In this dialogue between a spiritual master and a questioner, the master speaks about his world and its distinctions from the world of the questioner. The master’s world is characterized by perfect weather, a lack of worries and regrets, and a mind free of desires. It is a world of complete and perfect unity, where there are no distinctions, and every impression is erased, and every experience is rejected. The master asserts that he is his world, and his world is himself. It is a world of eternal silence, where words and their contents have no being, and nothing changes.

The questioner is curious about what distinguishes the master’s world from his own. The master explains that his world has no characteristics by which it can be identified. It cannot be described in words or through any other means. It is a non-verbal world, and the unspoken has no existence. The master’s world is not subject to change, unlike the transient and changeful world of the questioner.

The questioner observes that the very fact of the master experiencing his own world implies duality inherent in all experience. The master agrees that this is true, but he insists that his world is beyond words and that the duality present in the questioner’s world does not exist in his world.

The master’s world is a world of unity, where there is no ruler and ruled, and no duality whatsoever. The questioner is projecting his own ideas onto the master’s world when he speaks of rulers and gods. These ideas and distinctions have no meaning in the master’s world.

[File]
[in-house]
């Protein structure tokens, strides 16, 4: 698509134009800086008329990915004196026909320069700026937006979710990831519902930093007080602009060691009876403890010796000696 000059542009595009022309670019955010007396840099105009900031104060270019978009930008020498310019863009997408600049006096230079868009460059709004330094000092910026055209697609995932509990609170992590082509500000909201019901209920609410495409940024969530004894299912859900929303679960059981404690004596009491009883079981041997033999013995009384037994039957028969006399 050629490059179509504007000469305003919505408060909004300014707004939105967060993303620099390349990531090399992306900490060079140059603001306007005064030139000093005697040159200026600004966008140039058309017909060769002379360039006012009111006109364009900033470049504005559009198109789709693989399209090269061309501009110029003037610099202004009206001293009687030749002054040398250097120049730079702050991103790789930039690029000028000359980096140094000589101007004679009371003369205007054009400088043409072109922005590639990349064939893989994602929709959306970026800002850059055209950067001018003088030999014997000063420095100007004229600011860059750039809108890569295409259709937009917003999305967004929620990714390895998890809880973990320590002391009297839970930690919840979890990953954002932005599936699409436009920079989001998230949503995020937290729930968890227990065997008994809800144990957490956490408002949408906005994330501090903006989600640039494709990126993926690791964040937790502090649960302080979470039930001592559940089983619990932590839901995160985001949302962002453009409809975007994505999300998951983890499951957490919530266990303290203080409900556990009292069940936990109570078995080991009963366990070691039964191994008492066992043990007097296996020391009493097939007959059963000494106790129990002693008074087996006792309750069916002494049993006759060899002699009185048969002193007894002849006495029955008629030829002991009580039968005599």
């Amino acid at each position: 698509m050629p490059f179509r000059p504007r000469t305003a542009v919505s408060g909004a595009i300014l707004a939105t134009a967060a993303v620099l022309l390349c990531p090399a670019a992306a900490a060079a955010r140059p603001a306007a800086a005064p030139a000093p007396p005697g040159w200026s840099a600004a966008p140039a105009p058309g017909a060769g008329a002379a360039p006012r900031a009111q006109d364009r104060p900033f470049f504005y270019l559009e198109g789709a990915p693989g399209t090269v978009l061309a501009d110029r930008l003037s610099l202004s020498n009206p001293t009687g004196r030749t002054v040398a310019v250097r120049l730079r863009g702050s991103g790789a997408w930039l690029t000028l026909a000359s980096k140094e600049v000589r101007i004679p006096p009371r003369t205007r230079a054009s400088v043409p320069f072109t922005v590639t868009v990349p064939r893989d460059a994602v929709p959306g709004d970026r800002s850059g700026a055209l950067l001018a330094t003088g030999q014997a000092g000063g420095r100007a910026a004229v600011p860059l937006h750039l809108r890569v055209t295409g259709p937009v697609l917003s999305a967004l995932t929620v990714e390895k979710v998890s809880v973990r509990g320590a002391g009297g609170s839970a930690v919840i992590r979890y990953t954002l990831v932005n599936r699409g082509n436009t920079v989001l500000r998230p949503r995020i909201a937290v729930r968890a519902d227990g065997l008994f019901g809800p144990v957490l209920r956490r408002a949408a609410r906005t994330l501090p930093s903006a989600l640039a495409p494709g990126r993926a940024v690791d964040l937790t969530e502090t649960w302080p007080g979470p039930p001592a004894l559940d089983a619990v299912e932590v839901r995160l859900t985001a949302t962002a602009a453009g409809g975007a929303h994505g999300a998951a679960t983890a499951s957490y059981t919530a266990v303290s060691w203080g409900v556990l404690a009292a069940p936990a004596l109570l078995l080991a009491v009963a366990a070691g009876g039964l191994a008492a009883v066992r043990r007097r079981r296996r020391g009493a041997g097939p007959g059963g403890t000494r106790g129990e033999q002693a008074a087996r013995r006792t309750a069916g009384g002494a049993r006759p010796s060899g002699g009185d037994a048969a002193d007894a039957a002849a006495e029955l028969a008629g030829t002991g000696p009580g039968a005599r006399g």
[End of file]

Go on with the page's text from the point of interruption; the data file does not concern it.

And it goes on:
The questioner notes that the master has a name and shape, and displays consciousness and activity. The master explains that this is only an appearance in the questioner’s world. In his own world, he has only being, and nothing else. The master is completely without ideas and is rich only in his being.

The questioner expresses his dissatisfaction with the disturbances, distress, and despair that characterize his world. He contrasts his situation with that of the master, who seems to be living on some hidden income, while the questioner must slave for a living. The master advises the questioner to examine his world critically and see it as it is, rather than as he imagines it to be.

Discrimination will lead to detachment, detachment will ensure the right action and the right action will build the inner bridge to the questioner’s real being. Action is proof of earnestness, and if the questioner does what he is told diligently and faithfully, all obstacles will dissolve.

The questioner asks if the master is happy. The master replies that in the questioner’s world, he would be most miserable. The routine of waking up, eating, talking, and sleeping seems like a bother to him. The questioner wonders if the master wants to live at all.

The master dismisses the question, stating that the words “to live” and “to die” are meaningless. When the questioner sees him alive, he is dead. When the questioner thinks he is dead, he is alive. The master advises the questioner to stop thinking in terms of life and death and to stop being muddled.

The questioner is taken aback by the master’s indifference to the sorrows of the world. The master explains that he is quite conscious of the questioner’s troubles, but there is nothing that needs doing. The troubles come and go. The difficulty may be physical, emotional, or mental, but it is always individual. Large-scale calamities are the sum of numberless individual destinies and take time to settle. The master notes that death is never a calamity, even when a man is killed. The calamity is of the killer.